LSU Ph.D. Student Leads Robotics Team to World Championships
BATON ROUGE – The Woodlawn High School Panthrobotics robotics team, led by Woodlawn teacher and LSU College of Education Ph.D. candidate Jonathan Nester, recently competed against more than 350 teams from across the nation at the Robotics World Championship in St. Louis, Mo., on April 27-30. Nester’s team won the Bayou Regional FIRST Robotics Competition on March 19, in Westwego, La., to earn the world championship birth.
The Woodlawn team allied with robotics teams from St. Patrick Catholic High School of Biloxi and the Gulfport High School Technology Center of Gulfport to create the robot, “Dunker.” “Dunker” is 10 feet tall, weighs approximately 100 pounds and is comprised of approximately 250 parts. Its objective was to hang inflatables on pegs up to 10 feet high and deploy a minibot that climbed a pole. In the competition, each team had two minutes to hang inflatables and deploy its minibots. After two minutes, the alliance with the most points won.
“[At the World Championship] we competed well and overcame some unforeseeable equipment malfunctions, but ultimately failed to make the playoffs,” said Nester. “When people ask how we did, my response is simply, ‘not as well as we’re going to do next year.’”
“The main reason I got involved in the project is it maps a future career path,” said student and team president Hugo A. Salom Jr. “In only one season, I learned as much as a professional would in 10 years. It’s a really intense program.”
“My dad is an electrical engineer, but I want to be a chemical engineer,” said Salom Jr. “This experience will certainly help with scholarship and college applications because it not only focuses on building a robot but also on showing a university what you can do to problem solve.”
Nester is joined in his Panthrobotics advisory position by fellow Woodlawn teacher Daniel Eiland and by the team’s engineering mentor, Hugo J. Salom Sr. Eiland is an LSU alumnus with a master’s degree in education.
“Mr. Eiland and I have great plans for next year and beyond,” said Nester. “We have the club meeting a few times over the summer to build camaraderie. We will start in the fall with robotics training camps for our students, so that as build season rolls around again, they are amply prepared.”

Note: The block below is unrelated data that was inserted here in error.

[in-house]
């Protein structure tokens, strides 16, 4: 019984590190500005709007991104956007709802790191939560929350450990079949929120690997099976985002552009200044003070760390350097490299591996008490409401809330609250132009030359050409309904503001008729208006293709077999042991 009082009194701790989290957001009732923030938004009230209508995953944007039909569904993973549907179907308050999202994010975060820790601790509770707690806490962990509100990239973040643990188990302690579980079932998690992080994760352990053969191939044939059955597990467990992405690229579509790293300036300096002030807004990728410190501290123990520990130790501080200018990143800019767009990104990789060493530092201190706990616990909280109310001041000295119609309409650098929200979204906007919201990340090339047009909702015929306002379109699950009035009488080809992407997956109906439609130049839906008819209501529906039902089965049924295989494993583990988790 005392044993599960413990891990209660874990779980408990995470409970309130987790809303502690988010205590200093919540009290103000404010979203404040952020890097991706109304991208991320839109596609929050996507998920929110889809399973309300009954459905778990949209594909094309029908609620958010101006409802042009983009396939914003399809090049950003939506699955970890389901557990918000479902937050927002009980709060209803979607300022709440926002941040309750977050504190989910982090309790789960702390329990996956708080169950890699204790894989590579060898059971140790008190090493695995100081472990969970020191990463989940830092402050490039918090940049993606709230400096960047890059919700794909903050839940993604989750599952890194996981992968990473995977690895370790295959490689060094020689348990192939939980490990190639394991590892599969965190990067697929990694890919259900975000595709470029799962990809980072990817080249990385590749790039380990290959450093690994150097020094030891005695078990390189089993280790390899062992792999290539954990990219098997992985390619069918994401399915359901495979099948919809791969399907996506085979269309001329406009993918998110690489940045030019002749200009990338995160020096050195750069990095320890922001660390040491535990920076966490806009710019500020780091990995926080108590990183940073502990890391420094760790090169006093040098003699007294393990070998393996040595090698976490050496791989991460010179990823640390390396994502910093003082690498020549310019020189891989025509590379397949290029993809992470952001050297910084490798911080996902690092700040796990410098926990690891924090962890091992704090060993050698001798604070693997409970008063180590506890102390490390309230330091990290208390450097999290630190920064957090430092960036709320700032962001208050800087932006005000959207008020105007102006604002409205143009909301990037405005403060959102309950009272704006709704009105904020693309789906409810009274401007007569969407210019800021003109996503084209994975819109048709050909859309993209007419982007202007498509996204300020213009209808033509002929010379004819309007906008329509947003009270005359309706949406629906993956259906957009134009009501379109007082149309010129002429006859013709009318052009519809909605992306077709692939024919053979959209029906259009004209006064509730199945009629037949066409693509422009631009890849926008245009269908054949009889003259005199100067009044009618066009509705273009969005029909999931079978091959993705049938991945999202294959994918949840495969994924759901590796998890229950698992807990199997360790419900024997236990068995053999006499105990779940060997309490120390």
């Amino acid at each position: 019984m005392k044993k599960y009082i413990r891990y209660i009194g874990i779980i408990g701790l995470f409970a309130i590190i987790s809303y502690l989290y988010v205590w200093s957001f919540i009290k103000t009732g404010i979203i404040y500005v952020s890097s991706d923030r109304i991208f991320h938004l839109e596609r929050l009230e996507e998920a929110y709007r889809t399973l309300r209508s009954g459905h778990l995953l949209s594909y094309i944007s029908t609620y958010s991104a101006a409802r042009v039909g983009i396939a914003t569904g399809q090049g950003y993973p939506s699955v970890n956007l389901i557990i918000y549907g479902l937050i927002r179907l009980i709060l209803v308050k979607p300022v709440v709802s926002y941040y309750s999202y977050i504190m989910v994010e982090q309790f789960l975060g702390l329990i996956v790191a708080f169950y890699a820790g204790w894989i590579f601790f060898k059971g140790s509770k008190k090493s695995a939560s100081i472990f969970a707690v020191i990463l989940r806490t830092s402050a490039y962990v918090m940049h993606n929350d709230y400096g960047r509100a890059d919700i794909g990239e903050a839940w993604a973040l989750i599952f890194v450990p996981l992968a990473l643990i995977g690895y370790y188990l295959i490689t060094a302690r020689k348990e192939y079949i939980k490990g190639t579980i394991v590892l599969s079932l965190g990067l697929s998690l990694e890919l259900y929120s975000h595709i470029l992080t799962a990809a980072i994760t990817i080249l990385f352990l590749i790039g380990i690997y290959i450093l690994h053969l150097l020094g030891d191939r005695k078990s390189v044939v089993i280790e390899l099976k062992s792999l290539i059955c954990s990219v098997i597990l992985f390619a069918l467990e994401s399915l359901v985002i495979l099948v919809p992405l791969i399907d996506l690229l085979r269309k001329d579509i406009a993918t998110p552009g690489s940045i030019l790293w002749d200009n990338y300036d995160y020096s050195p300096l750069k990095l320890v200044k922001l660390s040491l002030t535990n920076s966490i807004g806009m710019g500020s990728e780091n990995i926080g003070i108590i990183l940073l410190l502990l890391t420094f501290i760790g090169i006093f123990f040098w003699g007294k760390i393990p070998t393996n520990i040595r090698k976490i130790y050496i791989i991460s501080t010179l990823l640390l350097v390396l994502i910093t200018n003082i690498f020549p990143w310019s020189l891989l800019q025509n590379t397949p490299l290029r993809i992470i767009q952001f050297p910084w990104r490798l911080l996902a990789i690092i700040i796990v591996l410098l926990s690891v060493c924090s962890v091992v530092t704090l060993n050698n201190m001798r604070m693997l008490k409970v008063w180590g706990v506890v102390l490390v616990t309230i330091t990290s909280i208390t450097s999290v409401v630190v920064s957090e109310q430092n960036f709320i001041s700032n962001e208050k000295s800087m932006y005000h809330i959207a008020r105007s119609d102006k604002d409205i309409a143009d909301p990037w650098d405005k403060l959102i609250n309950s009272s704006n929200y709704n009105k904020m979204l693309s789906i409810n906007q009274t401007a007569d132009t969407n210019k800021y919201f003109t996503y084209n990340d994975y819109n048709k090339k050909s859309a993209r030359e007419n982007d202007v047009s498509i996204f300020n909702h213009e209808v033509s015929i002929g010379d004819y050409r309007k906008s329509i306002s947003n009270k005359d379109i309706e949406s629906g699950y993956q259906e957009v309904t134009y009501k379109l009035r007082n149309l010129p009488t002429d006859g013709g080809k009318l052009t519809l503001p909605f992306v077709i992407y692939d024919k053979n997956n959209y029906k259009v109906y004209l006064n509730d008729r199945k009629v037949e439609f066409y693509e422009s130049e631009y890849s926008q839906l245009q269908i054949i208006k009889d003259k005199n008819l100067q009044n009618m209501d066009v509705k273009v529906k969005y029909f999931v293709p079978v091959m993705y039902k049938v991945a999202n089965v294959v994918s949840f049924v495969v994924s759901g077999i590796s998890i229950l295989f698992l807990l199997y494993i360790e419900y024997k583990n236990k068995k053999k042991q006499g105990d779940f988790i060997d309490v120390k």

Nester earned his bachelor of science in mathematics degree, master of education in secondary mathematics education, certificate of education specialist in curriculum and instruction and education certification from LSU.
“LSU has taught me almost everything I know as far as teaching is concerned,” said Nester. “My time in the secondary Holmes Program [LSU’s master’s year alternate certification program] gave me a great deal of experience in the classroom as a student teacher. As far as Panthrobotics is concerned, it’s essentially been a balancing act. Since August, I have completed 12 hours in my Ph.D. program, taught two preps full-time and volunteered with Panthrobotics 15-20 hours a week during the spring.”
“One of the reasons I’m pursuing a Ph.D. is to influence practices that would aid in that balancing act. I haven’t decided exactly what I’d like to do with my Ph.D., but I would certainly like to be in a position to answer some of the questions surrounding education, or at least start posing the right ones,” he said.
For more information about the Panthrobotics team, contact Nester at firstname.lastname@example.org or Woodlawn High School at 225-753-1200.
For more information on the Holmes Program, a master’s year alternate certification program for secondary teachers, contact the LSU College of Education Office of Student Services, at 225-578-2331 or email@example.com.
For more information on the Doctor of Philosophy in Educational Leadership & Research degree program in the College of Education, visit http://coe.ednet.lsu.edu/coe/ETPP/ms/higher_ed_phd.html or contact Rita Culross at firstname.lastname@example.org.